Shoulder blade position: Shoulder blade placement is another important feature, both to good posture as well as effective Pilates practice.

Due to the amount of time we spend sitting in offices and behind the steering wheel, many of us experience chronic neck and shoulder pain, or recurrent muscle tightness. This is often related to poor posture when seated, leading to the joints and soft tissues of the neck and shoulders becoming over worked and tight. By adopting the appropriate shoulder position, you can relieve the tension held in these muscles, encouraging good posture and reducing muscle pain and soreness.

The ideal placement for the shoulder blades is down and away from your ears, with a broad, open chest. When we focus on positioning the shoulders down and away from the ears, we open through the chest, improving posture.

Try this! Lying flat on your back, find your neutral low back position and switch on your core. Slide your shoulders down and away from your ears, as though your shoulder blades are sliding down and towards your feet.

Ribcage positioning: Ideally, our ribcage should sit directly above our pelvis when we sit and stand. However, many of us tend to arch our backs in sitting and standing, pushing our ribs too far in front of our bodies. This position can increase the stress on the muscles and joints of the lower back, leading to pain and discomfort.

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During Pilates exercises, we aim in engage the ribcage and draw it down towards the floor, preventing the ribs from poking up towards the ceiling. You should feel your entire rib cage in contact with the floor. This technique can also be used in sitting, drawing the breast bone inwards, as if through to the wall behind you.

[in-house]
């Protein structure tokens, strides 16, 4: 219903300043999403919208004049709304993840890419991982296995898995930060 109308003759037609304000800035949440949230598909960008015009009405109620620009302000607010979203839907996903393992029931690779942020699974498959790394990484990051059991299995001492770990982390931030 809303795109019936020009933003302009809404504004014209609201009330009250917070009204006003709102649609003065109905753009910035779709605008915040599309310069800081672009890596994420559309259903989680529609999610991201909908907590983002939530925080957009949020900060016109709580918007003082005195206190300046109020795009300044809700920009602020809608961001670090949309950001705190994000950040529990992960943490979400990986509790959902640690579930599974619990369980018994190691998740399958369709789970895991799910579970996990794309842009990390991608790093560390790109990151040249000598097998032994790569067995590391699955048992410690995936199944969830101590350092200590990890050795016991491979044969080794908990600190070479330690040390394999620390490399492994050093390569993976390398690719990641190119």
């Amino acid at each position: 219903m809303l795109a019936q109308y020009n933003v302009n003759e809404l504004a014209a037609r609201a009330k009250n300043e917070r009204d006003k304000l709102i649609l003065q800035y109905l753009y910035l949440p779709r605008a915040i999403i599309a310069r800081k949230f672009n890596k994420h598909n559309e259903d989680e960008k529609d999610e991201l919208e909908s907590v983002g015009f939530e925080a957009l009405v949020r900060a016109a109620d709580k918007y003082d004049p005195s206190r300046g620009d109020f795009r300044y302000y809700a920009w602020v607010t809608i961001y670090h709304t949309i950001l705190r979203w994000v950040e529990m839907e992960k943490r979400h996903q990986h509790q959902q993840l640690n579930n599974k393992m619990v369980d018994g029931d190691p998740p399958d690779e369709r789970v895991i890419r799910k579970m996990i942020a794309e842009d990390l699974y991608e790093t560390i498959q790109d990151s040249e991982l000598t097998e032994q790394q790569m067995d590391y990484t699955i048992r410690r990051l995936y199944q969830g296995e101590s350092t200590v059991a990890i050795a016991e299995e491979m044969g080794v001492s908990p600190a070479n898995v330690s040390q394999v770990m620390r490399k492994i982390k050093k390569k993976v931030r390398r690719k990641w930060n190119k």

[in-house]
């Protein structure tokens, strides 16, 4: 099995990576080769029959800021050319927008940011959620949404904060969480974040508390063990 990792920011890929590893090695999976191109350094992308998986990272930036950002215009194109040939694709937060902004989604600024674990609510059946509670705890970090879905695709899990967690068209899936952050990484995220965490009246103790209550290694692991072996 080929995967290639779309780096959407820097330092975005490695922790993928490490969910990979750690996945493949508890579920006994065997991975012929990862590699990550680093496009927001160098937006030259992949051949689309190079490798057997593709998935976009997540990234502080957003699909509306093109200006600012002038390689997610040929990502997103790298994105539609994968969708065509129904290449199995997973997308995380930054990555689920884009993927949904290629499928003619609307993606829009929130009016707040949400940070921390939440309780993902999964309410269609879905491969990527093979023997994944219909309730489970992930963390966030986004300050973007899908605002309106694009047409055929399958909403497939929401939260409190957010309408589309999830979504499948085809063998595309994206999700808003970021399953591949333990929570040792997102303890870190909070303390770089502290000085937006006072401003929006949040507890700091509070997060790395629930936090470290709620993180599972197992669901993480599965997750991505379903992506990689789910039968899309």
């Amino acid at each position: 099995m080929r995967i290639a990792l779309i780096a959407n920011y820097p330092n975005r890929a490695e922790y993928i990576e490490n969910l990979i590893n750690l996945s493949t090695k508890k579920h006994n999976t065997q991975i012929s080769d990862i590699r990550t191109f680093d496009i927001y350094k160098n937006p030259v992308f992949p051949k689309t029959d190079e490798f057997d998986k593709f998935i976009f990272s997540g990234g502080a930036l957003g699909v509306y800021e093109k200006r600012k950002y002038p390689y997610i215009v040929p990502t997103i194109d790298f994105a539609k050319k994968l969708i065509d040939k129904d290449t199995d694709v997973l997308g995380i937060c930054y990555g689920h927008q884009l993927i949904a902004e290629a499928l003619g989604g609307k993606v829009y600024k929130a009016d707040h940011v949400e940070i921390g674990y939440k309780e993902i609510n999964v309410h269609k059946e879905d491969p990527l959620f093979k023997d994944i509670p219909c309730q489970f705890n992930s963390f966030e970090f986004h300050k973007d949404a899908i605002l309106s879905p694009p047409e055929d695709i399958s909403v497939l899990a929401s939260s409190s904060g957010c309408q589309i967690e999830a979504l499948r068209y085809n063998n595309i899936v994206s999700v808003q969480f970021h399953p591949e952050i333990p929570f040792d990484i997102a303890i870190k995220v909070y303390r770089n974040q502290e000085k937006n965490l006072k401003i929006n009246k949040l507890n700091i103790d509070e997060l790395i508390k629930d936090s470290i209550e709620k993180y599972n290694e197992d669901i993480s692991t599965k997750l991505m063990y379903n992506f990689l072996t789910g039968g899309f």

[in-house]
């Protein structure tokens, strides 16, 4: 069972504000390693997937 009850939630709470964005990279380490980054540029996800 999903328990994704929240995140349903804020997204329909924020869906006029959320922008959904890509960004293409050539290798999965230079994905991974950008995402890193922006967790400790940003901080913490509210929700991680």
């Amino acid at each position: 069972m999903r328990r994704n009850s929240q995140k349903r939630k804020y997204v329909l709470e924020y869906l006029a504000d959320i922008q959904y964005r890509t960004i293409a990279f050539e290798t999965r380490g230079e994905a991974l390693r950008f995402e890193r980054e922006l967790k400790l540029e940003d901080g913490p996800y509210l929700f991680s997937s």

Give it a try! Lying on your back, find your neutral pelvic position and activate your core. Try raising both arms up and over your head, whilst keeping your rib cage drawn down to the floor beneath you. Make sure your ribs are not poking up towards the ceiling.

Breathing: As odd as it may sound, a key aspect of Pilates is teaching the correct and natural way of breathing.

So many of us breathe with the upper-most part of our lungs, not using the valuable lower sections at all! In Pilates, breathing focuses on using all of the sections of the lungs, those which are often forgotten about, by encouraging people to breathe wide into the lungs utilising all sections. This technique allows for maximal intake of oxygen which can then be delivered to your muscles to ‘do work’ and remove waste products. This is often one of the most difficult techniques to incorporate into a Pilates routine, as people are often concentrating of engaging their core. However, when used correctly, it can greatly improve Pilates performance and technique.

Give it a try! Try placing your hands on lower ribs. Take a deep breath, focusing on breathing deeply into the lungs. Feel your ribs expand as you breathe, your hands moving with your ribs. As you breathe out, feel your ribs soften and relax. Aim to maintain your core contraction while controlling the movement of your rib cage.

Combining these 5 features is essential for correct Pilates practice and can be extremely useful to utilize in all of your postures throughout a day. With correct use of these techniques, you should be able decrease the stress on important structures in your body, reducing your chance of pain or injury.

 

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About the author

Tessa Lees

Pilates has done exactly that! I am currently in the process of completing my APPI Pilates certification, with the aim of being a fully qualified APPI Pilates instructor. Every person can find benefit from practicing Pilates, whether it be injury management, injury prevention, or just general core strength and fitness. I think Pilates is one of the best things I have done for myself and I look forward to pursuing it further in my physiotherapy career.